A Home Water Filter Is Worth The Spend

A home water filter provides a safer source than untreated tap water for drinking and cooking.

You can use a counter-top pitcher with a replaceable carbon filter. This is a popular water filter for renters because there's nothing to install, it's completely portable.

Brita is the most popular brand of counter-top pitcher filter. It makes a good tasting water, though it doesn't filter out as many contaminants as other types of filters and the water reservoir is made of plastic.

It's inexpensive though, and you can buy one at most local drug stores, and even larger grocery chains carry them now, usually in the bottled water isle.

For a filter you can easily attach to the faucet, Brita does make one, and there's another brand called Pur which filters out more contaminants than Brita, Pur is the brand I have on my kitchen faucet for when our local spring water is not available (occasionally the water tables get low enough that our local spring water sources stop flowing). The faucet models are handy. There's nothing to take up counter space, and you can turn them on and off so when you're washing dishes you can use tap water, and switch to the filtered water for drinking and cooking water.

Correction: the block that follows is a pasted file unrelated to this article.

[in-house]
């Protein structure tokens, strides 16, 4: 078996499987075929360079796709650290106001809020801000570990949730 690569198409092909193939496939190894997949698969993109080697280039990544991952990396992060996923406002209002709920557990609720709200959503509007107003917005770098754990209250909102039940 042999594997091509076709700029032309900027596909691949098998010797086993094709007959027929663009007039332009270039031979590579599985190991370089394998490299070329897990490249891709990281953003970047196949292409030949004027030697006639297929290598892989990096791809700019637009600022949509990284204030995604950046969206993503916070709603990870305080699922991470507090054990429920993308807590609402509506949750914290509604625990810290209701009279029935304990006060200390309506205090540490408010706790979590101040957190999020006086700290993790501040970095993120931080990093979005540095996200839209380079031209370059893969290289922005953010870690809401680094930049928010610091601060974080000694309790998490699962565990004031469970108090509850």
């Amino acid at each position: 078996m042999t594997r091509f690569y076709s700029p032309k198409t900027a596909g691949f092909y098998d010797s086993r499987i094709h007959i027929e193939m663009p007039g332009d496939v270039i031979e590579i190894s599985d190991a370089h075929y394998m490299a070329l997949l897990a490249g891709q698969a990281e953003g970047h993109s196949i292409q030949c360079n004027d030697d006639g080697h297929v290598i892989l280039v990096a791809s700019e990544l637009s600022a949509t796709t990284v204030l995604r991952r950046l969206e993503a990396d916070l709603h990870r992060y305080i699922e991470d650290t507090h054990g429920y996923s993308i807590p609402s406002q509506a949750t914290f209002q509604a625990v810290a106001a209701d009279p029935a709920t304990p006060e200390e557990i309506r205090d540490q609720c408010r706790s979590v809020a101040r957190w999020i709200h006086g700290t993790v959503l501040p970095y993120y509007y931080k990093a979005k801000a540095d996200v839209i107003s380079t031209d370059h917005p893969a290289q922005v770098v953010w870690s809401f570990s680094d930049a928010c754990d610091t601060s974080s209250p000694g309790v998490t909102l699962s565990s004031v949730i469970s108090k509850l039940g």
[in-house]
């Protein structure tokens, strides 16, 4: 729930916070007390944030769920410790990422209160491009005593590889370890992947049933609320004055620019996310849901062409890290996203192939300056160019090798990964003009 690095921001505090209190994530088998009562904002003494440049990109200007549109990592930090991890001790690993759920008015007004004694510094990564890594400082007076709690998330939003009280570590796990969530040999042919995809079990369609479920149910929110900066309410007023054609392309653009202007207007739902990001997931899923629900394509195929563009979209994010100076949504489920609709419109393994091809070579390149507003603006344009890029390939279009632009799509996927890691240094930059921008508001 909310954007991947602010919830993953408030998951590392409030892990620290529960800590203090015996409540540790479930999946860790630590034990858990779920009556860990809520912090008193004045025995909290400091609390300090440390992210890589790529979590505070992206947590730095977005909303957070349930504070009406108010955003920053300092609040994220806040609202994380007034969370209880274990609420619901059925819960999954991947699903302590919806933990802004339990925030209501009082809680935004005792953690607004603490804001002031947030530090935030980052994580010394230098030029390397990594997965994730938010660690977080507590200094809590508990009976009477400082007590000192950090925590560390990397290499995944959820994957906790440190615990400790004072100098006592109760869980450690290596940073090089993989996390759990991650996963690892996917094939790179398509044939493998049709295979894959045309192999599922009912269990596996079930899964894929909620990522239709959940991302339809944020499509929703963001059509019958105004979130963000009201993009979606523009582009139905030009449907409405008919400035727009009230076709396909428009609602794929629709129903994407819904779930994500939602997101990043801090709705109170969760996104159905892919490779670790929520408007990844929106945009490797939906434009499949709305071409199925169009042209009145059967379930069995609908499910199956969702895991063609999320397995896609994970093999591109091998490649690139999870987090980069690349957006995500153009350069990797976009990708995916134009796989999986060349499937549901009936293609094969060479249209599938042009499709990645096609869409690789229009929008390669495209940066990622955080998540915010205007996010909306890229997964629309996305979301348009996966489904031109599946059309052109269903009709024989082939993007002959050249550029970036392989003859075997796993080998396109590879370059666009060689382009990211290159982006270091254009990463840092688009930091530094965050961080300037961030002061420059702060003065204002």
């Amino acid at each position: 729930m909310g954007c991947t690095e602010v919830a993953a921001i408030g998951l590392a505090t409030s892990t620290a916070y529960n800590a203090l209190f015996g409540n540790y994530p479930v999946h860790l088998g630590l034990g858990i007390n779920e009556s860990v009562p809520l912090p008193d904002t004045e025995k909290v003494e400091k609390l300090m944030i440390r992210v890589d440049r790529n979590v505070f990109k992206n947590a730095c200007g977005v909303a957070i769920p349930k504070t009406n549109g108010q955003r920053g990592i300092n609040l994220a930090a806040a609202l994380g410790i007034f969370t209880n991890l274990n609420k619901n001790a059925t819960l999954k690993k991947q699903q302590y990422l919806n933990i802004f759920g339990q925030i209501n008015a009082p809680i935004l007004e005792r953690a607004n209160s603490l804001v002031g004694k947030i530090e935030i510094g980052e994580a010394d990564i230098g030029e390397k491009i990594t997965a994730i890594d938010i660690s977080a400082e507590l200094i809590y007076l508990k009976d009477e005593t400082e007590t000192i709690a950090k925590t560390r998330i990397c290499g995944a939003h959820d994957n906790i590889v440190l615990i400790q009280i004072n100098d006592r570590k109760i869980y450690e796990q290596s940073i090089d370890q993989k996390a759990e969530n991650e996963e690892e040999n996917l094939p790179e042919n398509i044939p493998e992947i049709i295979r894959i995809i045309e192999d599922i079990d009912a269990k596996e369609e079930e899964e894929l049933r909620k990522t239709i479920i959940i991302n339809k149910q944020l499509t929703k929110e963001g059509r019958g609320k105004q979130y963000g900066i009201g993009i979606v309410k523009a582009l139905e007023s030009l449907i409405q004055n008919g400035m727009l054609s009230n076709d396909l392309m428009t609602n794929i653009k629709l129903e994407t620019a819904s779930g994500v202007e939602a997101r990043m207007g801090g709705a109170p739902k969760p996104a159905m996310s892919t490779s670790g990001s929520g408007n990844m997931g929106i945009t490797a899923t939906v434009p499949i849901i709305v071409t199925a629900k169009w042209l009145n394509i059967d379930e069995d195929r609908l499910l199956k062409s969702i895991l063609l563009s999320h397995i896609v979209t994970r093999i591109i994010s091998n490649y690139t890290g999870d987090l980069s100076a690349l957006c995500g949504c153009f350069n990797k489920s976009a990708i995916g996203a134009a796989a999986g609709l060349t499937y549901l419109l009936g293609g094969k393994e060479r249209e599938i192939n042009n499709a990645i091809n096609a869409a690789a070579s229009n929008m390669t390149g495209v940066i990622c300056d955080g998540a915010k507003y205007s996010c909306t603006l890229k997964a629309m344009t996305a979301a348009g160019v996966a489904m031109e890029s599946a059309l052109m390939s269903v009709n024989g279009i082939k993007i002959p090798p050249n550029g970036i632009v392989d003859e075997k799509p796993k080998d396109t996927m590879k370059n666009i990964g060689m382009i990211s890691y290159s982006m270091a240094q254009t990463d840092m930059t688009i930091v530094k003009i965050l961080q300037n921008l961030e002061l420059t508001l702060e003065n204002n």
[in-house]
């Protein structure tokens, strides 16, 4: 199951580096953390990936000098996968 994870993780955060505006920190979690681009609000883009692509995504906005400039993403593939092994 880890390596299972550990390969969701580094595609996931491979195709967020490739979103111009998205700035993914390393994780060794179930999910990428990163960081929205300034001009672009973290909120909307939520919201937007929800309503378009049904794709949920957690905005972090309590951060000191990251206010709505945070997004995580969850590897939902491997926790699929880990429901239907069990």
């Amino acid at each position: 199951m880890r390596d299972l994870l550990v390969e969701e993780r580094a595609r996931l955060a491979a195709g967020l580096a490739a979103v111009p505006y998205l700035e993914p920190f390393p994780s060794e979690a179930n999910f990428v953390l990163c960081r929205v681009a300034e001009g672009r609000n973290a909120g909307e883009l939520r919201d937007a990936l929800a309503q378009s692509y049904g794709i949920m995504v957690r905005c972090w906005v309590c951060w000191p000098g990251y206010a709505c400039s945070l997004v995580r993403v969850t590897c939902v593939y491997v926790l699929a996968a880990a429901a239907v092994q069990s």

Reverse osmosis filters are usually installed under the sink, with a separate faucet for the filtered water, and require a bit of cosmetic "surgery" on your sink or countertop.

You may also want to consider a shower filter for your home. Think about it - our skin is the largest organ of our body, and it's quite permeable. When we take a hot shower we just open up all those pores!

A number of shower filters serve a dual purpose, reducing the amount of water used per shower, as well as filtering contaminants from the water. Some even have varying spray options so you can choose more of a massaging pulse, a steady stream, or a combination.

When you're ready to make a larger investment in water filtration there's the option of installing a system to filter the water for your whole house. This usually is installed in the basement, or sometimes in the garage.

There's a number of types of water filters, including: 

- reverse osmosis
- carbon
- distillers
- ceramic
- UV light

I'm no expert to recommend the best home water filter for a whole house system. I refer to the National Geographic Green Guide article on home water filters . You'll see this article linked on other pages in this website as well. It's got a lot of important information about water contaminants, and the different models of filters available. I also read consumer reviews on Amazon, a lot of savvy folks share their honest opinions, knowledge and experiences with the products.

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